A Physical Therapist’s Insight into Recovery
What is “Performance Care”? We know the word “Performance”. And the word “Care”. At first glance, those two words might have opposite meanings. We might think of Performance as ACTIVE and Care as PASSIVE. In my job working with athletes of all ages as a physical therapist, one of the most challenging messages to get across is the concept of Care as an ACTIVE, not a PASSIVE idea.
Too often, athletes want to fight through fatigue or pain and just get to their workout. However, without actively caring for their bodies, inevitably I will see a breakdown and they will be spending far too much time in my office rather than out on the water, the court, the trails or the gym.
Let’s face it, prevention exercises aren’t exhilarating! There are no Olympic Games for prevention. No World Cup for stretching. No US Open for sleep quality. Once I can get that reality out of the way with my athletes, we can move to the deeper understanding that taking Care of their bodies IS a part of Performance. We need to reframe the concept of CARE as being an integral part of PERFORMANCE.
We know that getting enough sleep IS tied to Performance.
Getting proper fuel and nutrition IS tied to Performance.
My wheelhouse is teaching athletes about taking care of their bodies so they can have their best Performance.
So what does that look like? Every athlete is different, based on their activity or sport of choice. But the main way I can be helpful, is to make sure athletes are able to train with minimal pain and discomfort.
This means having enough mobility in their joints and muscles to move freely, and specifically, to move freely in the ways that their sport requires, allowing them to perform their best. All of us can benefit from having enough hip mobility - especially since most of us are lacking in this area due to lots of time sitting or even just standing at our workstations.Grab a foam roller and roll out areas of concern daily with these tips below:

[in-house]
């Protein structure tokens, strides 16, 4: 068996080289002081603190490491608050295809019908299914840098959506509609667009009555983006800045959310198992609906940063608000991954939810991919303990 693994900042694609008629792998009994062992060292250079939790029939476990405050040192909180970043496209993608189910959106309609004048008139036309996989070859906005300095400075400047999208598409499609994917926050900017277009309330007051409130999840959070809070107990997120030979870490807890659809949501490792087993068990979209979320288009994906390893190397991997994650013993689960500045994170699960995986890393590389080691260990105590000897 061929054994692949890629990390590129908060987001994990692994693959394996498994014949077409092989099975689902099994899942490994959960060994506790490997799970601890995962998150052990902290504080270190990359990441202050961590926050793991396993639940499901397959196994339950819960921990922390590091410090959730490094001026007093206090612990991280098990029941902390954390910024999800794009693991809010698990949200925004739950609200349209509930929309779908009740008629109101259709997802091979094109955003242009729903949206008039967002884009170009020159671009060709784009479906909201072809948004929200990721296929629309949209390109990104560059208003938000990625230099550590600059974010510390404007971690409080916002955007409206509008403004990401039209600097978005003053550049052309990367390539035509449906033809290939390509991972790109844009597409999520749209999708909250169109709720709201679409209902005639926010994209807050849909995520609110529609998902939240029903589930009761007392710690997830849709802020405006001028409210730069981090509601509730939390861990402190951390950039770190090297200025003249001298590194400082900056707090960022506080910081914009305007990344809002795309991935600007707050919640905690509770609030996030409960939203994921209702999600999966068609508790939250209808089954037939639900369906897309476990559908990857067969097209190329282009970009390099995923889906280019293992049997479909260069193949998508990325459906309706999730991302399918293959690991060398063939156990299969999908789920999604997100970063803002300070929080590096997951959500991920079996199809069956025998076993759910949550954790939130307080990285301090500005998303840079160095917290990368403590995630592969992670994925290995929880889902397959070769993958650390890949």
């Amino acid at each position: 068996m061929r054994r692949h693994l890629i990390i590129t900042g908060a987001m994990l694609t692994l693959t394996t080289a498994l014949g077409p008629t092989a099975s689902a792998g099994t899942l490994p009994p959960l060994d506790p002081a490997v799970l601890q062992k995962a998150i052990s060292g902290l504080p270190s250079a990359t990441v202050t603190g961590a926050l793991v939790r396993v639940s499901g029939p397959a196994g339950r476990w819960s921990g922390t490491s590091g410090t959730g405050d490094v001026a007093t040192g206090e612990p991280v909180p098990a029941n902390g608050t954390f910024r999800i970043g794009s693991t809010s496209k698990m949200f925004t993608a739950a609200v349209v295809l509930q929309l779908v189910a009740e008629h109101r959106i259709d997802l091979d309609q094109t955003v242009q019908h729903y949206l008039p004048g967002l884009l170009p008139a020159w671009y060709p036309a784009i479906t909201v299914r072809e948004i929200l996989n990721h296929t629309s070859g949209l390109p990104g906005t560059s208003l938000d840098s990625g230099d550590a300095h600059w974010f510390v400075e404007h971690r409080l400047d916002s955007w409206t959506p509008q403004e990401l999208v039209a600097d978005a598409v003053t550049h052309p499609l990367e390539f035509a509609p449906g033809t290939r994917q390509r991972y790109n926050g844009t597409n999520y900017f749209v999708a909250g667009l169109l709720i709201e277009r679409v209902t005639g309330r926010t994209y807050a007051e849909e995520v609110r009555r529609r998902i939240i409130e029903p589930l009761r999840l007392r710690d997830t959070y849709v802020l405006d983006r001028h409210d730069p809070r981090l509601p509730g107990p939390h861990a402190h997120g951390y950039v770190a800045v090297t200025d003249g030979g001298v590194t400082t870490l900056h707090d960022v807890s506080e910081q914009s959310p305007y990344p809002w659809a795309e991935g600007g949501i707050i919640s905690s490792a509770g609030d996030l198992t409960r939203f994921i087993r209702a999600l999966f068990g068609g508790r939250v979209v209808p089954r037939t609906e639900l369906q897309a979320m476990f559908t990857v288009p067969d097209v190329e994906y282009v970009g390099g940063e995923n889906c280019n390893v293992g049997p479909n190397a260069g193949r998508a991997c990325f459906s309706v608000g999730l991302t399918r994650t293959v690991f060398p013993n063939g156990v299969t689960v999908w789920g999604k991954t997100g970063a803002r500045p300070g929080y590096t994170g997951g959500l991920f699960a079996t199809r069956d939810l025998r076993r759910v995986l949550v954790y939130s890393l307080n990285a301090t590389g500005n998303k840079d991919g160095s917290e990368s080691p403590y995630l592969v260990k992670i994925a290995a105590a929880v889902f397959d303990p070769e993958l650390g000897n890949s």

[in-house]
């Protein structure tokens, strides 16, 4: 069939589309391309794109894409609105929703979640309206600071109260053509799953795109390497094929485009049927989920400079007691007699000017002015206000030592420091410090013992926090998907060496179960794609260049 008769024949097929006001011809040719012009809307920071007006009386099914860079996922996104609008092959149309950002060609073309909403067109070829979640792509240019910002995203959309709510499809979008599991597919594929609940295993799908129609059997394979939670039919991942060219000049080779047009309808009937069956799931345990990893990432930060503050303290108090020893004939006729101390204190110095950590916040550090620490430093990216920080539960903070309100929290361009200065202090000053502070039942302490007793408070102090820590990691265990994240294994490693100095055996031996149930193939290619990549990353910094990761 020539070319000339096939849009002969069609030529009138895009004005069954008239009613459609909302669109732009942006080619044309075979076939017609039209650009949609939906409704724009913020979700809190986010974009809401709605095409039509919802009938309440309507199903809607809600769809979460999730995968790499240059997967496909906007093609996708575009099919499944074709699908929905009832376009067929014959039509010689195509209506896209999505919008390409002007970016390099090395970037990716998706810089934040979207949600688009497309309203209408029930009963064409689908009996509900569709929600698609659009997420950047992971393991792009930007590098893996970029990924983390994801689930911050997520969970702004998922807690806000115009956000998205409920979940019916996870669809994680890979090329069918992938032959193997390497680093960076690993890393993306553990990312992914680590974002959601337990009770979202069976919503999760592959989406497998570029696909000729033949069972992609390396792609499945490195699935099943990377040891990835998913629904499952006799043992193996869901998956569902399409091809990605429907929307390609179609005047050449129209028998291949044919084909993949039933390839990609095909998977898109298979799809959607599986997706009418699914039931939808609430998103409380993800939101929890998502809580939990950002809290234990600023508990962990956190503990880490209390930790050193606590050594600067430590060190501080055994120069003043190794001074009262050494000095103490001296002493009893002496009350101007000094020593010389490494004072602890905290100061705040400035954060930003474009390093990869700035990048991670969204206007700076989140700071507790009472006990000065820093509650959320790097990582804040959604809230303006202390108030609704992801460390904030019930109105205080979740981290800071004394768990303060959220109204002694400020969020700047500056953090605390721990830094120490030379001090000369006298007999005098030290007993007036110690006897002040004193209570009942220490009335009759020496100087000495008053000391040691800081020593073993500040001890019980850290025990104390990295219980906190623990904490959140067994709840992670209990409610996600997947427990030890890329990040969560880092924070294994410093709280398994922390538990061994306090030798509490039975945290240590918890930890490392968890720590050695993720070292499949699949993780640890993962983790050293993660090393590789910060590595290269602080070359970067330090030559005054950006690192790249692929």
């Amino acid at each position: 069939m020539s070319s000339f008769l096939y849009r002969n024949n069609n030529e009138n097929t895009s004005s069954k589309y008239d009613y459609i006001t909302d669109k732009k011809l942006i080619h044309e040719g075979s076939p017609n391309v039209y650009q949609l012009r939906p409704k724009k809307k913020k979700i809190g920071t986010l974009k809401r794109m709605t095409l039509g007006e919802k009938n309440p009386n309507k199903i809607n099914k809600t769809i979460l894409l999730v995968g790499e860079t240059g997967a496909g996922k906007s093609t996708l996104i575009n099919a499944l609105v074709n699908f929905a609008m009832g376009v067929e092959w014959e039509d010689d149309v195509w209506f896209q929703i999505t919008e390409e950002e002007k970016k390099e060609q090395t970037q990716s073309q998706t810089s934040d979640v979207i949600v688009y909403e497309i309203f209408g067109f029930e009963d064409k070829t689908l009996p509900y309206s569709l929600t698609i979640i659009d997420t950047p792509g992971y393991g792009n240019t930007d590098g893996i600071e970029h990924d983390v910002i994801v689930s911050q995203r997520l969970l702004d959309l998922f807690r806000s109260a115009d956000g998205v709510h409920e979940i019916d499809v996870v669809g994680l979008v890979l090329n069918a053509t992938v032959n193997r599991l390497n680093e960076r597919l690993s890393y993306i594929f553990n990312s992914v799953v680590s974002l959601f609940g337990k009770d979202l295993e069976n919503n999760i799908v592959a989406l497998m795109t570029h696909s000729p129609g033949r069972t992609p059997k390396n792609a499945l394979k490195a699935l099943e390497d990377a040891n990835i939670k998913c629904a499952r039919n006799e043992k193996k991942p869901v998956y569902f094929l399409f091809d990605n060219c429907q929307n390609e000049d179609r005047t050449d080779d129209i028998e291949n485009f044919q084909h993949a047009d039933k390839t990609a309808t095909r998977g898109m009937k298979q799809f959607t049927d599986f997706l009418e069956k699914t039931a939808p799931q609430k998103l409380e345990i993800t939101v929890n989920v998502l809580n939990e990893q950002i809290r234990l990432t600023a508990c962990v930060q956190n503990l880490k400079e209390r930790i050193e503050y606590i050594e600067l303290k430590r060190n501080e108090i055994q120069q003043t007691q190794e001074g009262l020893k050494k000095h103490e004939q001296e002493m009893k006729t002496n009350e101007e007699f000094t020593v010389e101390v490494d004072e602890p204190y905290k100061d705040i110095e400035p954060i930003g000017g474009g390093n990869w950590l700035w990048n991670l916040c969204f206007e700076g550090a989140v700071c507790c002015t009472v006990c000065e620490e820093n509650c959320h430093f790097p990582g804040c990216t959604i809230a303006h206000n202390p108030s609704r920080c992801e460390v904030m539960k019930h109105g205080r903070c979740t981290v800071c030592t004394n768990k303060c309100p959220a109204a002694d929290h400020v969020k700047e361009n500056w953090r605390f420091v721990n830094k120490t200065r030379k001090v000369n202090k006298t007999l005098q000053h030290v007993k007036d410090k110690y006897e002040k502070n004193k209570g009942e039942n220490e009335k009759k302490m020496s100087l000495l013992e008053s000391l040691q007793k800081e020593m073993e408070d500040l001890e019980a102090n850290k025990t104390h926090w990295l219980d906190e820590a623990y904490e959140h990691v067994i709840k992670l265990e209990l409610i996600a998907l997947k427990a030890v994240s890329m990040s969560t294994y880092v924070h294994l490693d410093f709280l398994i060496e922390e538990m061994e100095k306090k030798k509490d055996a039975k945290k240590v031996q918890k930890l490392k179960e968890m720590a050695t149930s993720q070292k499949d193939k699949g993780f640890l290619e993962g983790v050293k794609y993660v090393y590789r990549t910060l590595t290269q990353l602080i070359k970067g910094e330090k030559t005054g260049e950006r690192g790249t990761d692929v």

- Decide which muscle groups you want to target.
- Slowly place your area of concern on top of the foam roller.
- Roll-out desired area with control for 20-30 seconds- you shouldn't feel any pain, but you might experience discomfort.
- Repeat as needed.
It means having sufficient strength in their “prime moving” muscles- the ones that have to do the large, heavy movements (think Quads and Hamstrings) AND the ones that have to stabilize the body to ALLOW for the large muscles to do their job (think hip rotators and calves).
An easy exercise that everyone can benefit from are squats.
- First use both legs for traditional squats to make sure you’re comfortable.
- Progress to single-leg movements like step ups or step downs.
It means taking time BEFORE and AFTER training to address issues with mobility and soreness so they can be ready to perform. This includes stretching and self-massage work on muscles with devices such as massage guns, massage balls and foam rolling. Using products such as WILL Relieve, WILL Cool, and WILL Soothe have a role to play in the ACTIVE work an athlete does in caring for their bodies so they can perform.
It’s always a great idea to have some professionals on your side. People you can call to help you take care of your body and allow you to keep doing the activities you love. But remember, spending time in PT, Chiropractors or Massage Therapists office should be time spent to SUPPORT your endeavors, not because you are in pain!
I want my athletes to be spending more of their time OUT of my office, rather than IN my office. I want them to truly understand that CARING for their bodies goes hand-in-hand WITH performance. Teaching them that this is the key to staying active, out of pain, and living their best life with the incredible body they have.
It's time to understand that Performance and Care are both ACTIVE pursuits.
It’s time to make sure PERFORMANCE includes Care.
It’s time to pursue your passions with Performance Care.